17 years, 3 days

## Thanks!   I did not use fsolve, b...

Thanks!

I did not use fsolve, but solve.

I understand using indexing, but the problem is that Maple reverses the order for seemingly no reason each time I change parameters then execute the entire worksheet.  So I would like a way to have Maple give all answers.

## Thanks!   I did not use fsolve, b...

Thanks!

I did not use fsolve, but solve.

I understand using indexing, but the problem is that Maple reverses the order for seemingly no reason each time I change parameters then execute the entire worksheet.  So I would like a way to have Maple give all answers.

## Thanks Doug......

But what is the relationship between f and g?  Were you simply looking for a function for which one set of root would coincide with f?  Thanks.

P.S.   Maple 11 produces the same error.

## Thanks...

I did report this.  Has anyone else experienced this?

## Now that's a good idea!...

Thank you.  I think having the startup file output a statement that reminds the user it has run is a good one, especially since it can avoid portability issues.

## Now that's a good idea!...

Thank you.  I think having the startup file output a statement that reminds the user it has run is a good one, especially since it can avoid portability issues.

Thanks for the input.  Your solution did what I wanted, but in a roundabout sort of way.  I still wanted a direct function definition that could take multiple inputs, so I came up with this:

g:= x ->map(x-> x[1] + x[2]^2,x)

g([ [1,8], [2,3], [3,5] ] )

[65, 11, 28]

Which is what I wanted.  Thanks again.

Thanks for the input.  Your solution did what I wanted, but in a roundabout sort of way.  I still wanted a direct function definition that could take multiple inputs, so I came up with this:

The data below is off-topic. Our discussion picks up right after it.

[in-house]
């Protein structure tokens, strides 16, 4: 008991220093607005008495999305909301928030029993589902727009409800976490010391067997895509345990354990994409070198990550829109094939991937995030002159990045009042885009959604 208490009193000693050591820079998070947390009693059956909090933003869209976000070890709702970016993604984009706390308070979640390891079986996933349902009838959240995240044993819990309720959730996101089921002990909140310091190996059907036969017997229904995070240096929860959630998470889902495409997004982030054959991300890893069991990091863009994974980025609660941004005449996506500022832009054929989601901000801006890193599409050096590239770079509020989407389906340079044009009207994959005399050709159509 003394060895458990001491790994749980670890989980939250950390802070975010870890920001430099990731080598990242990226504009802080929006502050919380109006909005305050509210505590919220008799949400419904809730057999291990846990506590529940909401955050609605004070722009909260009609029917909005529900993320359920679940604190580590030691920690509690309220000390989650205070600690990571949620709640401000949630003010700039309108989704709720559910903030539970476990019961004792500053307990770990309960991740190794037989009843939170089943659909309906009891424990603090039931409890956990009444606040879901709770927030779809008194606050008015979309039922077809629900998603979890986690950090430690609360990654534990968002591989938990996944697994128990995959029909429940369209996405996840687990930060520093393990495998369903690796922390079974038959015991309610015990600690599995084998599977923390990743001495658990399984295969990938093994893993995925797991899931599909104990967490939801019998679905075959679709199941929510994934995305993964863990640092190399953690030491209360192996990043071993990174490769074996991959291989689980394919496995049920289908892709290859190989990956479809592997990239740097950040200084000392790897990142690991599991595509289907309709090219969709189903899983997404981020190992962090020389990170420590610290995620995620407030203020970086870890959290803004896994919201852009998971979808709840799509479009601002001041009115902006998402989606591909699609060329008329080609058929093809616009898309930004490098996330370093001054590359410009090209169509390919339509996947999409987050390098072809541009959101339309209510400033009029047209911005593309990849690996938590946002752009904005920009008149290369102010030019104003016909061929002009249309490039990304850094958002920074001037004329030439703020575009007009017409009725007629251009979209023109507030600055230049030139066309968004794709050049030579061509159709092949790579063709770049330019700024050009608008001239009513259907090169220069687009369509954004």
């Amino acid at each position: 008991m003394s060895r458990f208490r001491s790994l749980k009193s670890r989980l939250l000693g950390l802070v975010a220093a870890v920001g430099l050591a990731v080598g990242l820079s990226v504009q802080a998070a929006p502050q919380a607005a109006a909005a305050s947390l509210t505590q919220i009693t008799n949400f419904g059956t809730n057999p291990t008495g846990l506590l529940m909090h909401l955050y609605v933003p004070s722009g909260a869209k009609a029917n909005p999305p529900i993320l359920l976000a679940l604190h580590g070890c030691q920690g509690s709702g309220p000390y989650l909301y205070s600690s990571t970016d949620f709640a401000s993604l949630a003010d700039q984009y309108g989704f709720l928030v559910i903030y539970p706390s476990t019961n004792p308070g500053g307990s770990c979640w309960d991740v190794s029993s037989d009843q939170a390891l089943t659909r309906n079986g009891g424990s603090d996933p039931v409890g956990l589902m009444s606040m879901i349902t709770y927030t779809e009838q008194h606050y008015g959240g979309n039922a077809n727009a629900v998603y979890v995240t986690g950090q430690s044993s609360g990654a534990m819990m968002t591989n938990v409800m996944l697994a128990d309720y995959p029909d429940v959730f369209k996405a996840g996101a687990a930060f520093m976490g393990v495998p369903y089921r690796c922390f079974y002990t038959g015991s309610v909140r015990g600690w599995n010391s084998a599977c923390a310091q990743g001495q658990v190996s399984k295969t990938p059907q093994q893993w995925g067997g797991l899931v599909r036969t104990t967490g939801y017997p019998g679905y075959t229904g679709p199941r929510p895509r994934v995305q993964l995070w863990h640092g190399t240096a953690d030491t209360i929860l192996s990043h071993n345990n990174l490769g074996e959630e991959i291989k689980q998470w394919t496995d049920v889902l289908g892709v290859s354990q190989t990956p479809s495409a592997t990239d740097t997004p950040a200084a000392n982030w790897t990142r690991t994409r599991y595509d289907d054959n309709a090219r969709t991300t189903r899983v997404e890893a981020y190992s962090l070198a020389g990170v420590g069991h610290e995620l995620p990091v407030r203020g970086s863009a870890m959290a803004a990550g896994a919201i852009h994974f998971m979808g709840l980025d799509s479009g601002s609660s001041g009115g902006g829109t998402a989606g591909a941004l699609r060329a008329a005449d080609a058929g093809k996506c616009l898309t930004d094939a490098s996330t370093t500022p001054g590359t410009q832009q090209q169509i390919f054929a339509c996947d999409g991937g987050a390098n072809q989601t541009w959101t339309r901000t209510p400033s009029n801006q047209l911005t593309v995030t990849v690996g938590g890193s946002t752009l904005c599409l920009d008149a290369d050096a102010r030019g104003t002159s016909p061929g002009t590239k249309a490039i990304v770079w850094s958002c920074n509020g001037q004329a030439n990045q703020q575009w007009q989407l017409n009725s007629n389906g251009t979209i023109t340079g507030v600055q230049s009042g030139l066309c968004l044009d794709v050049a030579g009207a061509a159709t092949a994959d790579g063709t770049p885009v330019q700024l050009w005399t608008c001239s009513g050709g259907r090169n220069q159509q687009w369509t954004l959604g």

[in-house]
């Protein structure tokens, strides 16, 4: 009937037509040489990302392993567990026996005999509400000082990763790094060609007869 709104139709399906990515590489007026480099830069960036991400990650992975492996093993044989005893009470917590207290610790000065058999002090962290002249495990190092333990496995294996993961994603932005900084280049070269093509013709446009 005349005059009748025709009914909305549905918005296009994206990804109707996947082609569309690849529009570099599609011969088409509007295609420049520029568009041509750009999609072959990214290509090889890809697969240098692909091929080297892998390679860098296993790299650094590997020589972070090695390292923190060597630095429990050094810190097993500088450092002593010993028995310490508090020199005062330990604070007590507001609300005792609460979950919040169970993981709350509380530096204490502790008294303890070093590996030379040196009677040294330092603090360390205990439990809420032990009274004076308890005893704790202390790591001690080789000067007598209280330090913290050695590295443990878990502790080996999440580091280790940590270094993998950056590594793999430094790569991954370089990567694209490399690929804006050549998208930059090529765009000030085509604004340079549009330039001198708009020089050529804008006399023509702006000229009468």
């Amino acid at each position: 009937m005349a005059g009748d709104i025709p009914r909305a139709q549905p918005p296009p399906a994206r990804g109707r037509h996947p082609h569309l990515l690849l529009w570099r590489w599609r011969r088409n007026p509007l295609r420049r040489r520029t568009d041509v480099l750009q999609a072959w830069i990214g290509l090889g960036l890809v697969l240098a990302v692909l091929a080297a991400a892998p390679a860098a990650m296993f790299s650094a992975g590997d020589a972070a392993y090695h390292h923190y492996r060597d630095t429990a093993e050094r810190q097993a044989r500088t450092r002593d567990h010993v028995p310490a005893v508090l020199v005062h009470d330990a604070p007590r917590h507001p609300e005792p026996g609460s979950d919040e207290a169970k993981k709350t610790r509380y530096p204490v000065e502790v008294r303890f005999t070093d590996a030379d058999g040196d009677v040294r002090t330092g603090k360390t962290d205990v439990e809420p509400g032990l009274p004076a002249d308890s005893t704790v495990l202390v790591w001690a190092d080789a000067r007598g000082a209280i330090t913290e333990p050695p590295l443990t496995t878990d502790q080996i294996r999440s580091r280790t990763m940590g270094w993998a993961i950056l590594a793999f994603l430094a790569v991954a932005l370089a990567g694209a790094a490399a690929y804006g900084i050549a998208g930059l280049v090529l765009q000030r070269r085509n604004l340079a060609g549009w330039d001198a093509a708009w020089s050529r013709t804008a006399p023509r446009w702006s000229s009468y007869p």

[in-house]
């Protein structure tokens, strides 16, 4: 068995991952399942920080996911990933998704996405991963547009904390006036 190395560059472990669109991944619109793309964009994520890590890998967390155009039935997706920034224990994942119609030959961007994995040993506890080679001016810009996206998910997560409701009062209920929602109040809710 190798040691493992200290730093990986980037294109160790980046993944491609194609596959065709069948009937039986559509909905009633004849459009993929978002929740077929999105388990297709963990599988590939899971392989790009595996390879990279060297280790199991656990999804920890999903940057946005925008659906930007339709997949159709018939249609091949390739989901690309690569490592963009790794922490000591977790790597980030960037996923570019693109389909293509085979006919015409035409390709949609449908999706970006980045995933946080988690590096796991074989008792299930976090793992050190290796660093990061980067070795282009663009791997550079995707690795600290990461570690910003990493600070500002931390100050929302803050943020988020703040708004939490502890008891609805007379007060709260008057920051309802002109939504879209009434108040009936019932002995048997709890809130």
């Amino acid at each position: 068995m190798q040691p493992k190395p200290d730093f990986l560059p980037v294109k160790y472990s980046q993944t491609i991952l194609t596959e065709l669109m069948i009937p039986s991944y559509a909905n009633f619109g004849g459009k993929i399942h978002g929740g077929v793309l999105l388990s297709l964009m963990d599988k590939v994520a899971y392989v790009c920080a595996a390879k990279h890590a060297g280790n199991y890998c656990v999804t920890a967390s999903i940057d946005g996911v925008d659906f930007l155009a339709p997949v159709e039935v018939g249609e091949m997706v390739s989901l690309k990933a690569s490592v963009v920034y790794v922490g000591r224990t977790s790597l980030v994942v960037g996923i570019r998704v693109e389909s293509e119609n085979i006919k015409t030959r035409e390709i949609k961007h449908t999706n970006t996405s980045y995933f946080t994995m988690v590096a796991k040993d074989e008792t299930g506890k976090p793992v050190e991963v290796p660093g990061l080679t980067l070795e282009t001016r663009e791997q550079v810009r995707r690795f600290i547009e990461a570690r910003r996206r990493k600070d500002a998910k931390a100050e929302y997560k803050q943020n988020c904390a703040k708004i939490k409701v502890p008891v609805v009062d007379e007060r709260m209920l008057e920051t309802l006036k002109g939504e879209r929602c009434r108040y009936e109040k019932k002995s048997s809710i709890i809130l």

g:= x ->map(x-> x[1] + x[2]^2,x)

g([ [1,8], [2,3], [3,5] ] )

[65, 11, 28]

Which is what I wanted.  Thanks again.

## Thanks for the responses....

I think I get what you are saying, I just never seem to know when maple is going to do what I expect it to do. Sometimes it does exactly what I expect, other times it doesn't. For example, as Robert suggested trying simplify, I did: > simplify(sin(x)^3/cos(x)^3) sin(x)^3/cos(x)^3 and yet Robert's example simplification above shows that this is equal to tan(x)^3 which to me, is simpler! I guess you just have to learn that though maple is brilliant, it is also stupid!

## Thanks.......

I'll give it a try.

## Thanks.......

I'll give it a try.

## Hello, Thank you for your...

Hello, Thank you for your answer, but this is not quite what I need. You see, I need the output of the statement: Ttot := eval( someSolution, _C1 = 0); to be a new function that is still a function of x. I tried the old Ts := unapply(rhs(Ttot),x[3]); trick but got an error. Any other suggestions?

## Hello, Thank you for your...

Hello, Thank you for your answer, but this is not quite what I need. You see, I need the output of the statement: Ttot := eval( someSolution, _C1 = 0); to be a new function that is still a function of x. I tried the old Ts := unapply(rhs(Ttot),x[3]); trick but got an error. Any other suggestions?

## Another way......

I got another tip on evaluating the solution to a differential equation: eqn := diff(y(x), x)+c^2*y(x) = 0; ics := y(0) = 10; sol := dsolve({eqn, ics}, y(x)); c := 3; eval(sol, x = 7); This also will evaluate the solution, but it is not as useful as having an explicit function defined. I just wanted to let any others out there know that there is more than one way to do it, like most things.

## Another way......

I got another tip on evaluating the solution to a differential equation: eqn := diff(y(x), x)+c^2*y(x) = 0; ics := y(0) = 10; sol := dsolve({eqn, ics}, y(x)); c := 3; eval(sol, x = 7); This also will evaluate the solution, but it is not as useful as having an explicit function defined. I just wanted to let any others out there know that there is more than one way to do it, like most things.
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